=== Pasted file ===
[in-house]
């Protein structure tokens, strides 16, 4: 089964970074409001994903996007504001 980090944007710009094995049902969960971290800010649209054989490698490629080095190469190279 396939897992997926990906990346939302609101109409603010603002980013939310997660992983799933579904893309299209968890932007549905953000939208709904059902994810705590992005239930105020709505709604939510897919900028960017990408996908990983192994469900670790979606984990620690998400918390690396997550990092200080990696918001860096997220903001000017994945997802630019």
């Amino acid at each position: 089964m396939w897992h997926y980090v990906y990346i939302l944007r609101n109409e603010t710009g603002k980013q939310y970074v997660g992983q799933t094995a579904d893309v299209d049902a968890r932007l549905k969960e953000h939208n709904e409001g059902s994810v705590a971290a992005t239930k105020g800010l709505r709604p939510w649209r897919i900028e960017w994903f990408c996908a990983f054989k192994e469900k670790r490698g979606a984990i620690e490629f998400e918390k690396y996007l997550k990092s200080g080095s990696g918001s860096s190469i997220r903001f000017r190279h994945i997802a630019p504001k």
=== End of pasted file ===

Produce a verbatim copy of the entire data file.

[in-house]
């Protein structure tokens, strides 16, 4: 089964970074409001994903996007504001 980090944007710009094995049902969960971290800010649209054989490698490629080095190469190279 396939897992997926990906990346939302609101109409603010603002980013939310997660992983799933579904893309299209968890932007549905953000939208709904059902994810705590992005239930105020709505709604939510897919900028960017990408996908990983192994469900670790979606984990620690998400918390690396997550990092200080990696918001860096997220903001000017994945997802630019």
């Amino acid at each position: 089964m396939w897992h997926y980090v990906y990346i939302l944007r609101n109409e603010t710009g603002k980013q939310y970074v997660g992983q799933t094995a579904d893309v299209d049902a968890r932007l549905k969960e953000h939208n709904e409001g059902s994810v705590a971290a992005t239930k105020g800010l709505r709604p939510w649209r897919i900028e960017w994903f990408c996908a990983f054989k192994e469900k670790r490698g979606a984990i620690e490629f998400e918390k690396y996007l997550k990092s200080g080095s990696g918001s860096s190469i997220r903001f000017r190279h994945i997802a630019p504001k």